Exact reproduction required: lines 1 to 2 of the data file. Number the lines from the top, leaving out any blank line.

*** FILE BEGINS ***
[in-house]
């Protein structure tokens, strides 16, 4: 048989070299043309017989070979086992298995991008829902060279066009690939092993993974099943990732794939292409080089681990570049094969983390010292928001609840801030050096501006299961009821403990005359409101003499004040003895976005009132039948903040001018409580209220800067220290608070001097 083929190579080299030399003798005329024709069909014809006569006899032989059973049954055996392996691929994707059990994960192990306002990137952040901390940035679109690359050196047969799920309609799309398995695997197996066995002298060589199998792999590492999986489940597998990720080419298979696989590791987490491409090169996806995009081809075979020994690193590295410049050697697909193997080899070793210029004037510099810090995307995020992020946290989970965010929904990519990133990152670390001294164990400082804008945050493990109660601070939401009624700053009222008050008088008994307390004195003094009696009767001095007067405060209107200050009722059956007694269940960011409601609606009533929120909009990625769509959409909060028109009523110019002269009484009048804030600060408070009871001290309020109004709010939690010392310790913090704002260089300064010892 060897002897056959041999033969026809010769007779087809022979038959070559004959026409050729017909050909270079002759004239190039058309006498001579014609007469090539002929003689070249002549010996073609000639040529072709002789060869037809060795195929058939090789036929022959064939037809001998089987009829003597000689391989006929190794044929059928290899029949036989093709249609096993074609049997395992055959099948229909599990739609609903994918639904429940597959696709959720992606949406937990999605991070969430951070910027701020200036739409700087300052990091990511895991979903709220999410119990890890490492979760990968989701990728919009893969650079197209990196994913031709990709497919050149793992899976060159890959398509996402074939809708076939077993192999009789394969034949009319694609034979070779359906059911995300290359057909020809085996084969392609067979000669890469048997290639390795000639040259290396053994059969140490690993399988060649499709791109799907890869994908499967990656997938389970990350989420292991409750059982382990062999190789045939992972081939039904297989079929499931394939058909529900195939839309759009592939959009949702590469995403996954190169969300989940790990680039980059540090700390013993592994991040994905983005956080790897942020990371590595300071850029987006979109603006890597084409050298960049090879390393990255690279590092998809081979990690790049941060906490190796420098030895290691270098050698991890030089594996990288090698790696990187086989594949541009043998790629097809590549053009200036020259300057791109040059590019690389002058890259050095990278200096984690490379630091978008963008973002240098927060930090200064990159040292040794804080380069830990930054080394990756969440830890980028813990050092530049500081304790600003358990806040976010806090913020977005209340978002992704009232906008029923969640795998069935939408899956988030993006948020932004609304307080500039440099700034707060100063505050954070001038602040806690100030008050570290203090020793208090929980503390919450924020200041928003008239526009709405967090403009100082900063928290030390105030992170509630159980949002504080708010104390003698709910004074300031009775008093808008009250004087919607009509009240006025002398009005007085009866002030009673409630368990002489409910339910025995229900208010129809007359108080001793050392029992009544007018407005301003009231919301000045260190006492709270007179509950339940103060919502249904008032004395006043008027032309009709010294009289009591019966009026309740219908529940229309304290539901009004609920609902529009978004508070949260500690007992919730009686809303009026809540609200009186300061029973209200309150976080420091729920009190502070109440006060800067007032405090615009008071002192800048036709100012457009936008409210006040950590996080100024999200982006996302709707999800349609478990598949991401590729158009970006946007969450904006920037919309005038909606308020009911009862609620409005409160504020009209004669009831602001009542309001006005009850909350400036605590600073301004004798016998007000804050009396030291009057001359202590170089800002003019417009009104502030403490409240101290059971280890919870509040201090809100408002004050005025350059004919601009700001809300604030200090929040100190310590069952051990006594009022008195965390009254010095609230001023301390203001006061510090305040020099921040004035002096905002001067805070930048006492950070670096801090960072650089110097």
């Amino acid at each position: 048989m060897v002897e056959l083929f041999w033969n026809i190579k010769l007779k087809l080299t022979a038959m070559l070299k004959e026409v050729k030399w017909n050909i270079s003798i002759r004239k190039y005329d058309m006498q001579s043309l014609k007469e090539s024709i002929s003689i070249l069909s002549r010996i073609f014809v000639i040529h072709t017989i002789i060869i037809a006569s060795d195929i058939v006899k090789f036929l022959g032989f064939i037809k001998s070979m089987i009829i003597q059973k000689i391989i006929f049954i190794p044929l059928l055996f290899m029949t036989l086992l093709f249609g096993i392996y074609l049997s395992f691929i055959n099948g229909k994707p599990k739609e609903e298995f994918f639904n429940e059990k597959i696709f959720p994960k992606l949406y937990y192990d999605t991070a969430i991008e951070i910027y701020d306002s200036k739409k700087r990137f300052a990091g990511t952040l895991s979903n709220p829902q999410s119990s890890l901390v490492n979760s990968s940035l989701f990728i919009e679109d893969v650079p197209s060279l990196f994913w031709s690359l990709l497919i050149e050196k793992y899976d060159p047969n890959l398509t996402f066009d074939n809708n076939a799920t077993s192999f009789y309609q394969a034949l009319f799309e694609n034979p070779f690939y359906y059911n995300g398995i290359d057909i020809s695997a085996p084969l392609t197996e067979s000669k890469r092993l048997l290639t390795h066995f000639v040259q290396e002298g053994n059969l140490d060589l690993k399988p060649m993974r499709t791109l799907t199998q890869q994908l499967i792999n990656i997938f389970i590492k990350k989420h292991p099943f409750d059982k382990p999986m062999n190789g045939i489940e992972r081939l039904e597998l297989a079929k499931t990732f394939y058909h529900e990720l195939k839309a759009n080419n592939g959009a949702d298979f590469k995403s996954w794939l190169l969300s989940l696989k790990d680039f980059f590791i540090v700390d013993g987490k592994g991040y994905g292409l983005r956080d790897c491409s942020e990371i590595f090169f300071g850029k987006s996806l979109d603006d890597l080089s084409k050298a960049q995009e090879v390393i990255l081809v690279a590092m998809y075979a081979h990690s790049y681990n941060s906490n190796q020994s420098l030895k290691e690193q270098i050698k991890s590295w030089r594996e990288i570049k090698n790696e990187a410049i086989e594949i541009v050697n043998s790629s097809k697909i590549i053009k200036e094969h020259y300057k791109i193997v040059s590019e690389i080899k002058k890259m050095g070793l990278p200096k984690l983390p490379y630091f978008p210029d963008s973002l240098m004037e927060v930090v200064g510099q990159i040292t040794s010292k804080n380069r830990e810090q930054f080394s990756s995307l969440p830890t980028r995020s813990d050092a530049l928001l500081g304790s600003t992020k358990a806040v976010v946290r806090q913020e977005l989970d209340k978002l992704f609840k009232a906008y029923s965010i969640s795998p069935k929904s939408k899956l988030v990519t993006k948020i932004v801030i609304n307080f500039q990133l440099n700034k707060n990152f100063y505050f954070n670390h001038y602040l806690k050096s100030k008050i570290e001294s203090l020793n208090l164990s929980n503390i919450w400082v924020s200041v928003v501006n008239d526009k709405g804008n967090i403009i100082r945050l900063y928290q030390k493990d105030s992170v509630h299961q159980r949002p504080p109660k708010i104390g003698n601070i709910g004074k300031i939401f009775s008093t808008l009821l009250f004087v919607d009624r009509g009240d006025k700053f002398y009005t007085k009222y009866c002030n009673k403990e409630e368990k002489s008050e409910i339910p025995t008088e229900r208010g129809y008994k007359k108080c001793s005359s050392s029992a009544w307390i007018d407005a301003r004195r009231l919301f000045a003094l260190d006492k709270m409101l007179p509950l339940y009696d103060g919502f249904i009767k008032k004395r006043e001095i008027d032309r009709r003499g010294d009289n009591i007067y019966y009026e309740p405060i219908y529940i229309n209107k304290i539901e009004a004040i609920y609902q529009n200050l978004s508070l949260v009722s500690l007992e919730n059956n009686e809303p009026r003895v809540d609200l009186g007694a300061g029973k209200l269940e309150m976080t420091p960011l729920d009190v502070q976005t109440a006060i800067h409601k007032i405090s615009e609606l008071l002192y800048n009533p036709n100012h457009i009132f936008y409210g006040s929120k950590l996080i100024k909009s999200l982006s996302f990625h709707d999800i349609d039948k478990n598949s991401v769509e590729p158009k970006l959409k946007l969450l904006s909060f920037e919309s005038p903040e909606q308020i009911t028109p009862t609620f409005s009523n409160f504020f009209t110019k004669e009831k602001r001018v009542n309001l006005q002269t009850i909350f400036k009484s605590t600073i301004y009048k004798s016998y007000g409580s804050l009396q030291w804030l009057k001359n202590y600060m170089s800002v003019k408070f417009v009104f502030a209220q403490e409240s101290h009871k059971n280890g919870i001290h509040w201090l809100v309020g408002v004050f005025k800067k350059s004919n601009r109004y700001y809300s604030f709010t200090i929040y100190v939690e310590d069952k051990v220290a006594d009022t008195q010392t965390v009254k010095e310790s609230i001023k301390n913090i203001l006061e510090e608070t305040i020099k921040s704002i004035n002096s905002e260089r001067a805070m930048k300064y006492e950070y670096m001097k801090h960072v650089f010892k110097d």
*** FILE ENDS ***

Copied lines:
[in-house]
């Protein structure tokens, strides 16, 4: 048989070299043309017989070979086992298995991008829902060279066009690939092993993974099943990732794939292409080089681990570049094969983390010292928001609840801030050096501006299961009821403990005359409101003499004040003895976005009132039948903040001018409580209220800067220290608070001097 083929190579080299030399003798005329024709069909014809006569006899032989059973049954055996392996691929994707059990994960192990306002990137952040901390940035679109690359050196047969799920309609799309398995695997197996066995002298060589199998792999590492999986489940597998990720080419298979696989590791987490491409090169996806995009081809075979020994690193590295410049050697697909193997080899070793210029004037510099810090995307995020992020946290989970965010929904990519990133990152670390001294164990400082804008945050493990109660601070939401009624700053009222008050008088008994307390004195003094009696009767001095007067405060209107200050009722059956007694269940960011409601609606009533929120909009990625769509959409909060028109009523110019002269009484009048804030600060408070009871001290309020109004709010939690010392310790913090704002260089300064010892 060897002897056959041999033969026809010769007779087809022979038959070559004959026409050729017909050909270079002759004239190039058309006498001579014609007469090539002929003689070249002549010996073609000639040529072709002789060869037809060795195929058939090789036929022959064939037809001998089987009829003597000689391989006929190794044929059928290899029949036989093709249609096993074609049997395992055959099948229909599990739609609903994918639904429940597959696709959720992606949406937990999605991070969430951070910027701020200036739409700087300052990091990511895991979903709220999410119990890890490492979760990968989701990728919009893969650079197209990196994913031709990709497919050149793992899976060159890959398509996402074939809708076939077993192999009789394969034949009319694609034979070779359906059911995300290359057909020809085996084969392609067979000669890469048997290639390795000639040259290396053994059969140490690993399988060649499709791109799907890869994908499967990656997938389970990350989420292991409750059982382990062999190789045939992972081939039904297989079929499931394939058909529900195939839309759009592939959009949702590469995403996954190169969300989940790990680039980059540090700390013993592994991040994905983005956080790897942020990371590595300071850029987006979109603006890597084409050298960049090879390393990255690279590092998809081979990690790049941060906490190796420098030895290691270098050698991890030089594996990288090698790696990187086989594949541009043998790629097809590549053009200036020259300057791109040059590019690389002058890259050095990278200096984690490379630091978008963008973002240098927060930090200064990159040292040794804080380069830990930054080394990756969440830890980028813990050092530049500081304790600003358990806040976010806090913020977005209340978002992704009232906008029923969640795998069935939408899956988030993006948020932004609304307080500039440099700034707060100063505050954070001038602040806690100030008050570290203090020793208090929980503390919450924020200041928003008239526009709405967090403009100082900063928290030390105030992170509630159980949002504080708010104390003698709910004074300031009775008093808008009250004087919607009509009240006025002398009005007085009866002030009673409630368990002489409910339910025995229900208010129809007359108080001793050392029992009544007018407005301003009231919301000045260190006492709270007179509950339940103060919502249904008032004395006043008027032309009709010294009289009591019966009026309740219908529940229309304290539901009004609920609902529009978004508070949260500690007992919730009686809303009026809540609200009186300061029973209200309150976080420091729920009190502070109440006060800067007032405090615009008071002192800048036709100012457009936008409210006040950590996080100024999200982006996302709707999800349609478990598949991401590729158009970006946007969450904006920037919309005038909606308020009911009862609620409005409160504020009209004669009831602001009542309001006005009850909350400036605590600073301004004798016998007000804050009396030291009057001359202590170089800002003019417009009104502030403490409240101290059971280890919870509040201090809100408002004050005025350059004919601009700001809300604030200090929040100190310590069952051990006594009022008195965390009254010095609230001023301390203001006061510090305040020099921040004035002096905002001067805070930048006492950070670096801090960072650089110097």